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Given $n$ points $p_i=(x_i,y_i)$ on the [Euclidean] plane, and a positive real number $\rho$. Is Can we have a polynomial spline (e.g natural cubic spline) passing through all these points, such that: (a) successive segments of the spline have are continuous and have equal 1st & 2nd derivative at the meeting point (Eg . If $S_1(x)$ joins $p_1-p_2$ and $S_2(x)$ joins $p_2-p_3$, then $S_1''(x_2)=S_2''(x_2)$.) and (b) the curvature of the spline is bounded above by $\rho$?

Note that Natural polynomial splines obey (a) but it's hard to say anything about (b). I am also unaware of any means to bound the curvature of a spline, and a literature search online didn't turn up much of interest.

Here are 2 other variations of the question above that I am unable to answer: (V1) If the spline needs to be closed, i.e. $p_{n+1}=p_1$, how, if at all,does the answer change? (V2) If we allow any type of interpolation spline at all that obeys (a) and (b), do we have a solution?

FYI, this isn't a homework problem. I ran into this question when trying to write code for an Engineering application.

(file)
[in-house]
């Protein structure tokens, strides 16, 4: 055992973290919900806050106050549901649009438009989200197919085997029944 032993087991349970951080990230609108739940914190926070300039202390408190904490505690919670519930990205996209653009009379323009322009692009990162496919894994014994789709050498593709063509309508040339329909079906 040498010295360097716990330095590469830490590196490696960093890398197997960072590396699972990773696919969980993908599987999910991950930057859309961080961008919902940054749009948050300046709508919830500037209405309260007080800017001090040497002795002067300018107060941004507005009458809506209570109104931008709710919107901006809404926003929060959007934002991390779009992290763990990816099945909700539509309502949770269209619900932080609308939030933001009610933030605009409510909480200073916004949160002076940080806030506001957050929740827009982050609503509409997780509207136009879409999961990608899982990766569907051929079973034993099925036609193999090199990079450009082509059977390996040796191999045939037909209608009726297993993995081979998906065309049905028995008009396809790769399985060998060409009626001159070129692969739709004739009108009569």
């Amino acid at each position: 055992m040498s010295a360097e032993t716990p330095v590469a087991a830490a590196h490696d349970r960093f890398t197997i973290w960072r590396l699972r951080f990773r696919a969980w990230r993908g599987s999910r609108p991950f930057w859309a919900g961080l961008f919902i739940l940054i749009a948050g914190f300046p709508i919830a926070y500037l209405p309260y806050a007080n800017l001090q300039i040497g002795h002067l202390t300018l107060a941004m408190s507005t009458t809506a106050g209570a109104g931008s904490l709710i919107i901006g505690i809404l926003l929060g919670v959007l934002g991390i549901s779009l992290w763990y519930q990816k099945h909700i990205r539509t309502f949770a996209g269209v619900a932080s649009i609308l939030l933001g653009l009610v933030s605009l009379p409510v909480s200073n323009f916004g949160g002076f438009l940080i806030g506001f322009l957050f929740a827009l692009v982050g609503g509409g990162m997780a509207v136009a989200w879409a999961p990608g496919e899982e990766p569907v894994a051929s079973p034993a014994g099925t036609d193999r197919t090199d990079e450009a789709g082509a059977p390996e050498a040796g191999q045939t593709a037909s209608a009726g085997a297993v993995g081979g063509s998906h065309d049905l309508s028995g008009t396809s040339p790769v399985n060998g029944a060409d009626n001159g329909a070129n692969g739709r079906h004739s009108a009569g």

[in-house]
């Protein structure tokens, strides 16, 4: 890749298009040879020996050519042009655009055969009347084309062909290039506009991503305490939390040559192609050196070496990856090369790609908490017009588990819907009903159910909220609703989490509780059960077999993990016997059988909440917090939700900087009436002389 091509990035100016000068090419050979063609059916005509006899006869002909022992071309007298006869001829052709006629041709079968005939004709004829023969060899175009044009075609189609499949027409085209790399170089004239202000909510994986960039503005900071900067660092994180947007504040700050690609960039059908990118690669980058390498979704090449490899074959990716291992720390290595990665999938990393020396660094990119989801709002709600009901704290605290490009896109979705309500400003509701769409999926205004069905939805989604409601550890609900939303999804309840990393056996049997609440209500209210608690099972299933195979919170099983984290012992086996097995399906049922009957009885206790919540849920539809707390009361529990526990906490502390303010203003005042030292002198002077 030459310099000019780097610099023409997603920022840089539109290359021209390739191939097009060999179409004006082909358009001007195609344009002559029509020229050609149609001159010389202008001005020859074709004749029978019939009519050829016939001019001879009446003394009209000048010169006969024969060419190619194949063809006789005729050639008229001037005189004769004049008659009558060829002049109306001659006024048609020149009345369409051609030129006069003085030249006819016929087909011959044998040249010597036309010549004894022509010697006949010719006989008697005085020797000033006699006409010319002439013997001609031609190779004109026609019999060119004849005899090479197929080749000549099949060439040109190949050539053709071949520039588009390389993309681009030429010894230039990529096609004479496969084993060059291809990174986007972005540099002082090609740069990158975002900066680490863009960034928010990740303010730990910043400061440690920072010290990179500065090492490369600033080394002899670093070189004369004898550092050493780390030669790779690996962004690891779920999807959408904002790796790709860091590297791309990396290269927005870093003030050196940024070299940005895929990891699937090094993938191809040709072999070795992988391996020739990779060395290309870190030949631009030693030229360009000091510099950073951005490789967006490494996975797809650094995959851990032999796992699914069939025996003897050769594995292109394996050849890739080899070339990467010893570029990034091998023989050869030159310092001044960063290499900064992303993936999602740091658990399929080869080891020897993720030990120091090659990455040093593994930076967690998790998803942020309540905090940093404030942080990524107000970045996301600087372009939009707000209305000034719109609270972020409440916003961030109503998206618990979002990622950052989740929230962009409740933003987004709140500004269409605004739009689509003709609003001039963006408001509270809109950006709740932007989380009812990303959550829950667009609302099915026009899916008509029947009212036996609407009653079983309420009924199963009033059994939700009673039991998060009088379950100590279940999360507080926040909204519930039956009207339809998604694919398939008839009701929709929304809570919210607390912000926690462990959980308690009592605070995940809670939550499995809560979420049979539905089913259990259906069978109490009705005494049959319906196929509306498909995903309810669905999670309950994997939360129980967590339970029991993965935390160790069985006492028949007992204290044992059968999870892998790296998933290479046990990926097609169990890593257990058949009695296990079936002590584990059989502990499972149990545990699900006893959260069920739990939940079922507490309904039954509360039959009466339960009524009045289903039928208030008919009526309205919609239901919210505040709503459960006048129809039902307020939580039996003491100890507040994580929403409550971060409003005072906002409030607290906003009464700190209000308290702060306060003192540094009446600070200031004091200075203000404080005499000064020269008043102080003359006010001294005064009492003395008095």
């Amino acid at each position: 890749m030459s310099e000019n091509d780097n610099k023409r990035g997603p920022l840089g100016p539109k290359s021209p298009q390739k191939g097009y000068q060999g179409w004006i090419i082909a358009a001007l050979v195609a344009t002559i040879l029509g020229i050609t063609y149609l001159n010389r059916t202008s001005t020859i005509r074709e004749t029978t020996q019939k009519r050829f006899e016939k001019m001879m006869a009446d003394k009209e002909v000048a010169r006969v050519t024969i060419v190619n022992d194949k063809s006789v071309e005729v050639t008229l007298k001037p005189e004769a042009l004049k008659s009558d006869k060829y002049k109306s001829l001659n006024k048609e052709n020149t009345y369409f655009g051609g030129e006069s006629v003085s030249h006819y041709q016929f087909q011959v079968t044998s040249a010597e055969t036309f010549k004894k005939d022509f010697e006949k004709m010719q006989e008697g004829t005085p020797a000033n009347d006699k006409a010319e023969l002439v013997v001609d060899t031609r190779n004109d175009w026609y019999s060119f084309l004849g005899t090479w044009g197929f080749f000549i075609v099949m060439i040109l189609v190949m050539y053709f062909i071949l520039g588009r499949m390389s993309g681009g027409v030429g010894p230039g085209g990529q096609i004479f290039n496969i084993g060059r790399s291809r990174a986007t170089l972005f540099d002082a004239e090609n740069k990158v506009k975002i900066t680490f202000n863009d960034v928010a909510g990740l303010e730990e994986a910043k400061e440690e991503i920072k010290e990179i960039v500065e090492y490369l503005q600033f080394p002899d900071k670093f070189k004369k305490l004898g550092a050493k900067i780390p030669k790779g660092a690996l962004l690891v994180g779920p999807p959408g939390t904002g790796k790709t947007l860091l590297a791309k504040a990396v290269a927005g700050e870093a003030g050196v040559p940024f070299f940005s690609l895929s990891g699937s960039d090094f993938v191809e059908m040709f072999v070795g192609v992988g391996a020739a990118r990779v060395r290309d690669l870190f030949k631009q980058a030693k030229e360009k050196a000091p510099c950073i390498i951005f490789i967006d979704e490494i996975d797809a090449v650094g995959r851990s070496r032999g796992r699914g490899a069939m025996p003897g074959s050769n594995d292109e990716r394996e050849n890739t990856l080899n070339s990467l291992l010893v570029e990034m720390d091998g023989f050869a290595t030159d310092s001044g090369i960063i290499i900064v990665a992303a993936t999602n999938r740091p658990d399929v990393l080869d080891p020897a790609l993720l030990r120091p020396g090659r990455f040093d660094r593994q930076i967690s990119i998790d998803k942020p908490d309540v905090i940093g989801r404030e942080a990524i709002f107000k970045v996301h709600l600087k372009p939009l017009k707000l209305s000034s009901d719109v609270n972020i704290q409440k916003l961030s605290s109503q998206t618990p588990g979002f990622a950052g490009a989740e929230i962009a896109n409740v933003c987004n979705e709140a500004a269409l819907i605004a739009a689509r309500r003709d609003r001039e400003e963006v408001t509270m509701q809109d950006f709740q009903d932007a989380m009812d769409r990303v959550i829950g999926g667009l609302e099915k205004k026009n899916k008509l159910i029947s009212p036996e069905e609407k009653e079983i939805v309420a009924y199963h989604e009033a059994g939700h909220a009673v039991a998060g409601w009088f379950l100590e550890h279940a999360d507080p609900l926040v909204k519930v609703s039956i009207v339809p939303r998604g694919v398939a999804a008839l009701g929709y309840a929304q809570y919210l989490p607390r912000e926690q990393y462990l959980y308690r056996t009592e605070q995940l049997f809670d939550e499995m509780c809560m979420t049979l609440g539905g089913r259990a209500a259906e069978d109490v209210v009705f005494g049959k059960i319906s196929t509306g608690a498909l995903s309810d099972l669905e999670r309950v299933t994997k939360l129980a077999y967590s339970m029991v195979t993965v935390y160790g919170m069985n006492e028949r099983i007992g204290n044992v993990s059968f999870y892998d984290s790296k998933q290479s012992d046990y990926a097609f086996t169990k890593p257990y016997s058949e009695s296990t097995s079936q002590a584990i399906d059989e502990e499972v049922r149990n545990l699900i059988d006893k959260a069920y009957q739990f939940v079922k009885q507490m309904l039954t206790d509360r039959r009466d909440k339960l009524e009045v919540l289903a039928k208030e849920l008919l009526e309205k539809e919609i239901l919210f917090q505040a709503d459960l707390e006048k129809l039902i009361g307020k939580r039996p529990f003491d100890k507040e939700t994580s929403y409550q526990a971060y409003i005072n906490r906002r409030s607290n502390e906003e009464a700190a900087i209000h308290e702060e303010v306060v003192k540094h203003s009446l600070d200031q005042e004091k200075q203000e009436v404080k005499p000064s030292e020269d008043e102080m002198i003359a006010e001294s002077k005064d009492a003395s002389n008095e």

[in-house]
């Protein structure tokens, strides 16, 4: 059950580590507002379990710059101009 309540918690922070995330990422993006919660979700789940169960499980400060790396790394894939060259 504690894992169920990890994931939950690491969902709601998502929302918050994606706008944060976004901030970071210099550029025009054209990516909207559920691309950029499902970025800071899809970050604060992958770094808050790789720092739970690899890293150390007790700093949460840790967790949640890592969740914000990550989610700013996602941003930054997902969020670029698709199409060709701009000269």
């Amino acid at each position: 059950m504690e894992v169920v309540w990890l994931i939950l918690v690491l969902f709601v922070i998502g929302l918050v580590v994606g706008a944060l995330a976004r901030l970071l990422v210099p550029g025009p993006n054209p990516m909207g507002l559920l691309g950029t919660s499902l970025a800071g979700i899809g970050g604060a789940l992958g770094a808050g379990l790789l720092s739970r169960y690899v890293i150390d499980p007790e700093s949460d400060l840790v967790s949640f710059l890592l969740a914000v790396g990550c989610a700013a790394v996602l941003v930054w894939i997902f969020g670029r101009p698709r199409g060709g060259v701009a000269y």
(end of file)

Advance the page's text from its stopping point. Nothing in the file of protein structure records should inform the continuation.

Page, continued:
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Given $n$ points $p_i=(x_i,y_i)$ on the [Euclidean] plane, and a positive real number $\rho$. Is a polynomial spline (e.g natural cubic spline) passing through all these points, such that: (a) successive segments of the spline have the same second are continuous and have equal 1st & 2nd derivative at the meeting point (Eg . If $S_1(x)$ joins $p_1-p_2$ and $S_2(x)$ joins $p_2-p_3$, then $S_1''(x_2)=S_2''(x_2)$.) and (b) the curvature of the spline is bounded above by $\rho$?
Here are 2 other variations of the question above that I am unable to answer: (V1) If the spline needs to be closed, i.e. $p_{n+1}=p_1$, how, if at all,does the answer change? (V2) If we allow any type of interpolation spline at all that obeys (a) and (b), do we have a solution?